At Usher & Spur, we've identified six major problems B2B SMBs have. Over the next few weeks, we'll be covering these problems in no particular order in a series of posts. Today's problem is: "Our leads aren't high quality." In other words, you're not reaching people who are interested in buying your product or service in the near future.
Dave Hubbard from Marketing Outfield asked why lead quality was so low in a guest post for Business 2 Community, and suggested that it could be improved by providing Sales with "the type of Buyer insight that they could immediately use in their selling process". But what does this mean?
Align lead generation with the buyer
Typical marketing campaigns, he says, focus on what the marketing department needs to do, i.e.:
- Hook potential customers (Attract)
- Keep them moving closer to the goal (Engage and nurture)
- Generate a lead through a gate form (MQL)
And this can give rise to misunderstandings. Not everyone who downloads your content is actually interested in buying. For example, I download content all the time, for purposes of better understanding what is out there, because it's free research, or because I need to understand a customer's competitors better.
However, when we match the marketing lead-gen process to the buyer, we can ascertain whether the seeming lead is in fact likely to buy a product or service like yours in the near future. And not only that, we can generate not just a lead, (i.e. a name, title, company, and contact), but invaluable information your Sales people can use to start building a relationship, or Marketing can pick up on to further move them towards Sales. But how do we do that?
Ascertain the potential buyer's concerns
When we attract people to our content, we can give them options which will make them tell us what they're most concerned with. Dave gives an example of an email marketing campaign that targeted C-level executives in a particular industry, and offered them free insight into 4 major challenges in that industry, asking them to select the one they were most interested in.
Pinpoint where they are in their buying journey
If the prospect has only just become aware that they have a problem, they still have a long way to go before signing on the dotted line. Marketing will need to continue to engage them during that time, so that your solution is considered. If they're evaluating suppliers, Sales needs to step up. In Dave's example, each of the topics offered led, in turn, to 12 pieces of content mapped to the buyer journey, enabling the prospect to qualify themselves.
Guide them to their decision to purchase (what you offer)
There are up to 7 people involved in the B2B buying decision, according to CEB. Each of them has their own concerns and criteria. Perhaps they are an influencer, whose opinion is valued but who does not have decision-making power (the user of the product for example). What could you provide for them to make up their own mind? What could you provide to simplify making a recommendation to a decision-maker?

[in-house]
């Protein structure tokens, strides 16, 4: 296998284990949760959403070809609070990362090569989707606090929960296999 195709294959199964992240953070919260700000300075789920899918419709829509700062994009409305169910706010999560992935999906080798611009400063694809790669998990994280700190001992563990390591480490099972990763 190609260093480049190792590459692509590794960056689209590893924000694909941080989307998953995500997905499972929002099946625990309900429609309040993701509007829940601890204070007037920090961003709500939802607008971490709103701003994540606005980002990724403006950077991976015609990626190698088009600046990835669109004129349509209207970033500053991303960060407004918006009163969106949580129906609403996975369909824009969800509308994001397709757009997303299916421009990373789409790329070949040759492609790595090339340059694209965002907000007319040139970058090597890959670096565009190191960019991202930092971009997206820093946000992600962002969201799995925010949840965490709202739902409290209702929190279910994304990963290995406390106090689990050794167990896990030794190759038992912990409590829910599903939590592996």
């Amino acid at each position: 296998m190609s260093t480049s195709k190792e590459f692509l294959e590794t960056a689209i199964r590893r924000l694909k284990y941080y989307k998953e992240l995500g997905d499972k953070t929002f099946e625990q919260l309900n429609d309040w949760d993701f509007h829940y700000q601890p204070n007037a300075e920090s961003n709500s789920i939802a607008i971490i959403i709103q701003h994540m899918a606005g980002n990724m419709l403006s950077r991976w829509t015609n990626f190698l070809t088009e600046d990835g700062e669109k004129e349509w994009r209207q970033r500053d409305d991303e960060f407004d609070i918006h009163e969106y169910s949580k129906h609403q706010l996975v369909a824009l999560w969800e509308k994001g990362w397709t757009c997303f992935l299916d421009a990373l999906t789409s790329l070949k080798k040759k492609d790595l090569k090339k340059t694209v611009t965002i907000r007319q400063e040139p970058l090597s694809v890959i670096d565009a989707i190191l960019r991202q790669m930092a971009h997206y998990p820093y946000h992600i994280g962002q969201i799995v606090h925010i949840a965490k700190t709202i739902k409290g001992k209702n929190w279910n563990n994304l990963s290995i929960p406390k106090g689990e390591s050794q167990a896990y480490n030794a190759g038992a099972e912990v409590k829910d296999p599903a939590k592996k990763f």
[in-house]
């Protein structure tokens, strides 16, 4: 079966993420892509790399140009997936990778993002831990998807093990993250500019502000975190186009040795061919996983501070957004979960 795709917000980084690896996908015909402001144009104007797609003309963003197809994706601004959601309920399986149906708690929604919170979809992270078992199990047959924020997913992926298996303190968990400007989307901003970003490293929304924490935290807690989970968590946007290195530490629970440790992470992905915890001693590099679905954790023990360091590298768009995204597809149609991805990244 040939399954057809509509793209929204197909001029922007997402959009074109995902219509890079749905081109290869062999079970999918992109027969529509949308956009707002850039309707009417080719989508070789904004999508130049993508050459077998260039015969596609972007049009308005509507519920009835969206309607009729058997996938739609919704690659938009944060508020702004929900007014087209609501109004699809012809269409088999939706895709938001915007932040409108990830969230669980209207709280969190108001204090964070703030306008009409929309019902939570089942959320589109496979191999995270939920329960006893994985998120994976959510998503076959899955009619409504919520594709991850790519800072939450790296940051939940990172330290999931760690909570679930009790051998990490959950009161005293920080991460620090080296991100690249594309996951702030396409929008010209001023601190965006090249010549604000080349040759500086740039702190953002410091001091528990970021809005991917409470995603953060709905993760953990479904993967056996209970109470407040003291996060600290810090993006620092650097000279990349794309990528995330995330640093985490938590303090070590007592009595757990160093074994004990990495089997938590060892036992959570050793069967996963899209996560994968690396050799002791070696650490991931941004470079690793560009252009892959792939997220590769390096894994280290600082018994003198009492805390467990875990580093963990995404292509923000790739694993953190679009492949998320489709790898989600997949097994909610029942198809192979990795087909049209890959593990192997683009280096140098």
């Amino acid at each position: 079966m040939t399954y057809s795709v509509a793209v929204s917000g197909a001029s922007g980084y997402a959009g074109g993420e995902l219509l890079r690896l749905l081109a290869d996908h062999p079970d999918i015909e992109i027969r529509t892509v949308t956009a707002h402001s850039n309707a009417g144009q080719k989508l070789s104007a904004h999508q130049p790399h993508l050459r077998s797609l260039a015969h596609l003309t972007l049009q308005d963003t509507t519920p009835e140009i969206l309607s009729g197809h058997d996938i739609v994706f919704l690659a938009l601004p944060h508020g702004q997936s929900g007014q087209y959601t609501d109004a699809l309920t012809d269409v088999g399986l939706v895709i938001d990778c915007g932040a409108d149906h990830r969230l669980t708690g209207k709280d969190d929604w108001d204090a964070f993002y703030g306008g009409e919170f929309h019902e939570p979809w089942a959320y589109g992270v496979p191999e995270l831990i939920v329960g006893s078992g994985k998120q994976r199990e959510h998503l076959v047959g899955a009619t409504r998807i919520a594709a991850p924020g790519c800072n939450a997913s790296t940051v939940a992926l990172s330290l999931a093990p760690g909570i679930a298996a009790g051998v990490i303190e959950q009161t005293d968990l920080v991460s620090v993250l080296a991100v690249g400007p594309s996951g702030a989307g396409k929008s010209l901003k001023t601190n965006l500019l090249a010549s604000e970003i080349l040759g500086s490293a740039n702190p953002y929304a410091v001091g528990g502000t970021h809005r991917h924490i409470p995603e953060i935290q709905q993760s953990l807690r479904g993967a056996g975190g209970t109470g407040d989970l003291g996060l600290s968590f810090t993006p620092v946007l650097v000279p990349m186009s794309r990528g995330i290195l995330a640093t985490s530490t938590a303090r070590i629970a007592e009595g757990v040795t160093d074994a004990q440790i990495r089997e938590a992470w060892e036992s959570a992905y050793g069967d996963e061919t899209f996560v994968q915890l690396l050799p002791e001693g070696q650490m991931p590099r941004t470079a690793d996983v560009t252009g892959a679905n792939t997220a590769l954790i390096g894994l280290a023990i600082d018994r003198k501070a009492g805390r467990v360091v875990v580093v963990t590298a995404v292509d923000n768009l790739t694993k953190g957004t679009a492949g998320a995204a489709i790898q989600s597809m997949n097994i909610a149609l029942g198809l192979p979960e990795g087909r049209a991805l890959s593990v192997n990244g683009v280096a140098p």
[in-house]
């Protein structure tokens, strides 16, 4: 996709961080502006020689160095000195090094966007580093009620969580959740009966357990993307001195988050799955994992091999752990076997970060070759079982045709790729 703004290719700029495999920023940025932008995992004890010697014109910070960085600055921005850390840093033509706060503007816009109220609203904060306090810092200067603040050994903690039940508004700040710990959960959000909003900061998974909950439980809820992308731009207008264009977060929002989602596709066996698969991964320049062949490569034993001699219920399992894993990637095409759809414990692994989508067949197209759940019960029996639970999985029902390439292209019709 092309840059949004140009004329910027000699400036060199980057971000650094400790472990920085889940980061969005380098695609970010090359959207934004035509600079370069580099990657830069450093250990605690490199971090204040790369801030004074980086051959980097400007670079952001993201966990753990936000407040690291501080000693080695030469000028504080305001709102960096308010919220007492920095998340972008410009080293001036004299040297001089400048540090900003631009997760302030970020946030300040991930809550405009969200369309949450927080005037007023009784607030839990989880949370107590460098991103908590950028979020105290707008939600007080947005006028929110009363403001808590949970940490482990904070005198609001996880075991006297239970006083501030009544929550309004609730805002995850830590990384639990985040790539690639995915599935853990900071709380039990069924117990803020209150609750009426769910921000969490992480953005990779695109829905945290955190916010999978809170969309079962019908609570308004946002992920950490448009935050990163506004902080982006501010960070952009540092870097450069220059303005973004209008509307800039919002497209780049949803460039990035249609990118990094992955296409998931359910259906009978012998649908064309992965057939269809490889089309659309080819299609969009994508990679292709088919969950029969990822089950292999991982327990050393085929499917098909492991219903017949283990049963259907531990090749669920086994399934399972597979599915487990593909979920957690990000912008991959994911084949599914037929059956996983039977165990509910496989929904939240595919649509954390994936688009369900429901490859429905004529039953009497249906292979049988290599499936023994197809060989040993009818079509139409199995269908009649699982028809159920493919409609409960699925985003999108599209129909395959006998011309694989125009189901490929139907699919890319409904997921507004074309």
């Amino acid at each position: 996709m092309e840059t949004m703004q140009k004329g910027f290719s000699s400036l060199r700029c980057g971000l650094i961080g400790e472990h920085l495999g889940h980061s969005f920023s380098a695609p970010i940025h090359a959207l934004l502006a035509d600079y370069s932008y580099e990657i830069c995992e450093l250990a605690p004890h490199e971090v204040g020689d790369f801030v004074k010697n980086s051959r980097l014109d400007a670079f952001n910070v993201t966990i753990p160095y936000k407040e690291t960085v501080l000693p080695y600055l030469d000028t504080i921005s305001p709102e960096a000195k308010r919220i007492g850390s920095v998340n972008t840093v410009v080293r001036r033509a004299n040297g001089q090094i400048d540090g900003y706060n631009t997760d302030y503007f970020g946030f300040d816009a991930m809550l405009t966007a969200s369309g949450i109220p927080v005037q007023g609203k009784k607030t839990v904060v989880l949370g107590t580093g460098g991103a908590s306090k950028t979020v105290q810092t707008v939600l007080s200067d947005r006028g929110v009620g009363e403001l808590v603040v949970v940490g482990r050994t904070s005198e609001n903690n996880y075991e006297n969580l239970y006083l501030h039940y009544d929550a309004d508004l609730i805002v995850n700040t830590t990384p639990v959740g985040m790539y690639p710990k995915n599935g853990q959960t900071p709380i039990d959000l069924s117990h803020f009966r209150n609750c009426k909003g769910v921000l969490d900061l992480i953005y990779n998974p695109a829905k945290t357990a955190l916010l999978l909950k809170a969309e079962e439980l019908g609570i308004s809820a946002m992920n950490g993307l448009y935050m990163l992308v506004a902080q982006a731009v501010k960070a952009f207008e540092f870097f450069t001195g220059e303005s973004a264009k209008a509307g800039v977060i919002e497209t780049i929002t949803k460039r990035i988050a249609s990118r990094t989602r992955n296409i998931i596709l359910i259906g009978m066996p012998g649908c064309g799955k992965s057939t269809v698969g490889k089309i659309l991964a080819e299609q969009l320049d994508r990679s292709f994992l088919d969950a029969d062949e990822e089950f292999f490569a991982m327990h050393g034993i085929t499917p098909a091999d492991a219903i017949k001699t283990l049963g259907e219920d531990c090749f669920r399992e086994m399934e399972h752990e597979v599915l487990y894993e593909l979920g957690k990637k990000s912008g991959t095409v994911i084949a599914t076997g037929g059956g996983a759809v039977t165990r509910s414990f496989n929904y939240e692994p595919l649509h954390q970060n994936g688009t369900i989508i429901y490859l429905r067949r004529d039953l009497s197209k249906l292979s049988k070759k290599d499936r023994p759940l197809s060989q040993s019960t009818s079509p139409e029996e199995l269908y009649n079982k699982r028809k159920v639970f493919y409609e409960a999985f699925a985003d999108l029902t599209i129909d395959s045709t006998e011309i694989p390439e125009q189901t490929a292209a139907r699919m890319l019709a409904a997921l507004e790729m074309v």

But also, is there a way you could trade this helpful content for more information, such as the profile of the decision-maker they report to? Or more information about themselves or the current stage they're at? In Dave's example, the gate form to download content was replaced with a single question that helped build a profile. To get the most out of this step, you need, however, to have identified the types of people involved in the decision, whether or not you have formalized personas, and you need to be as pro-active in your information-gathering as in your information supply.
use lead information to nurture and close
As we said above, when we match the marketing lead-gen process to the buyer, we can generate invaluable information your Sales people can use to start building a relationship, or Marketing can pick up on to further move them towards Sales.
- Buyer concerns - Knowing what keeps your buyers awake at night helps Marketing to speak to them in a way that gets their attention. It helps Sales say things they want to listen to. And it gives them both the same understanding so their actions are aligned.
- Buying journey stage - Knowing how far advanced a decision is, helps your company gain in efficiency. Marketing knows what content to send their way, and when to hand them off to Sales. Sales has a higher chance of closing a well-nurtured prospect.
- Buying committee profiles - When we talk about lead nurturing, we mean building a relationship with the potential customer. Usually, this boils down to keeping a lead warm with news and offers concerning our products or services. For some companies, it means providing the prospect with the information they need, when they need it, to move them towards buying their product or service. At Usher & Spur, we prefer this definition. But we also love the idea of collecting information as we go along, enabling Marketing to not just build a relationship, but also a strong profile over the course of its nurturing campaigns. Such information would effectively provide Sales with plenty more ammunition to close.
Collecting these three types of information would boost lead quality, with both Marketing and Sales gaining in the process. To carry it out effectively though would mean investing in a marketing automation platform and organizing strategically thought-out content and campaigns. Click here to read Dave Hubbard's post on Business 2 Community.
Are you ready for that? Are you doing it already, perhaps? Are you marketing automated but missing the strategy and the content? Tell us your story below, or sign up for our Starter Pack.